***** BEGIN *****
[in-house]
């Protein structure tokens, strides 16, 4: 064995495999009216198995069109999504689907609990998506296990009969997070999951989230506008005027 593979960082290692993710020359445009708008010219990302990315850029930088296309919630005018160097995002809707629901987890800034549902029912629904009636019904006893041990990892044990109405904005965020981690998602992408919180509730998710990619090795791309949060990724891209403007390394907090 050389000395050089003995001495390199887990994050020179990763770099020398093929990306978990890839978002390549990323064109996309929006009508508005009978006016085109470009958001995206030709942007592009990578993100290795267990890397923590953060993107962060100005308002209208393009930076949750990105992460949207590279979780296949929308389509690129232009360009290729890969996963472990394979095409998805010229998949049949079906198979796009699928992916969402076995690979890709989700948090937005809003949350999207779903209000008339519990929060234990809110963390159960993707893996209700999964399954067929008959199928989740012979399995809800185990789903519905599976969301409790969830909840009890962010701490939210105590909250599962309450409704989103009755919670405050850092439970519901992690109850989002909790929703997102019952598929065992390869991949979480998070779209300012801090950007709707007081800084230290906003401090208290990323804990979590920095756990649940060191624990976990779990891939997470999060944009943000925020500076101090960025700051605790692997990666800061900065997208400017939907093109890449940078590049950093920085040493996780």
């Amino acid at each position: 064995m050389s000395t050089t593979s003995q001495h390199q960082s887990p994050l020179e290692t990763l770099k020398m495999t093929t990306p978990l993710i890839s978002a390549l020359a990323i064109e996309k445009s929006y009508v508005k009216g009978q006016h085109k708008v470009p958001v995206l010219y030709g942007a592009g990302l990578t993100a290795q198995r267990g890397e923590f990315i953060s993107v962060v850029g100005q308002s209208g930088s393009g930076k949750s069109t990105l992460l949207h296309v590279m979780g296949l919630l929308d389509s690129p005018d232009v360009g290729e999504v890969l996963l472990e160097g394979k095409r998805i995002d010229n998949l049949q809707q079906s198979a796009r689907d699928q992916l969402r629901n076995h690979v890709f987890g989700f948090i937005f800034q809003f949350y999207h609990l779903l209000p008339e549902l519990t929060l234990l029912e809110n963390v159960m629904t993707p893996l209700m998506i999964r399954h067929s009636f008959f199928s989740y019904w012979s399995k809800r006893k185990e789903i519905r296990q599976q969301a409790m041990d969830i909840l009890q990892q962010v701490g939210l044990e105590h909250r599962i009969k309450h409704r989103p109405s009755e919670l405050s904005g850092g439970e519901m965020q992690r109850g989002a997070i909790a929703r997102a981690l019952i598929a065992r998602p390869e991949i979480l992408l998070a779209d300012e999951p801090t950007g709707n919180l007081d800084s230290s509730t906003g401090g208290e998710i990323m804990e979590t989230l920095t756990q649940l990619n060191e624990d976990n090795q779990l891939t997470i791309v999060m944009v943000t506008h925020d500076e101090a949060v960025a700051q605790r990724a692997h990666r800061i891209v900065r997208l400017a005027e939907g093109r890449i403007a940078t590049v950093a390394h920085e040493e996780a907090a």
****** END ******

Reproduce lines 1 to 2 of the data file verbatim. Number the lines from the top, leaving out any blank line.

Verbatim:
[in-house]
């Protein structure tokens, strides 16, 4: 064995495999009216198995069109999504689907609990998506296990009969997070999951989230506008005027 593979960082290692993710020359445009708008010219990302990315850029930088296309919630005018160097995002809707629901987890800034549902029912629904009636019904006893041990990892044990109405904005965020981690998602992408919180509730998710990619090795791309949060990724891209403007390394907090 050389000395050089003995001495390199887990994050020179990763770099020398093929990306978990890839978002390549990323064109996309929006009508508005009978006016085109470009958001995206030709942007592009990578993100290795267990890397923590953060993107962060100005308002209208393009930076949750990105992460949207590279979780296949929308389509690129232009360009290729890969996963472990394979095409998805010229998949049949079906198979796009699928992916969402076995690979890709989700948090937005809003949350999207779903209000008339519990929060234990809110963390159960993707893996209700999964399954067929008959199928989740012979399995809800185990789903519905599976969301409790969830909840009890962010701490939210105590909250599962309450409704989103009755919670405050850092439970519901992690109850989002909790929703997102019952598929065992390869991949979480998070779209300012801090950007709707007081800084230290906003401090208290990323804990979590920095756990649940060191624990976990779990891939997470999060944009943000925020500076101090960025700051605790692997990666800061900065997208400017939907093109890449940078590049950093920085040493996780």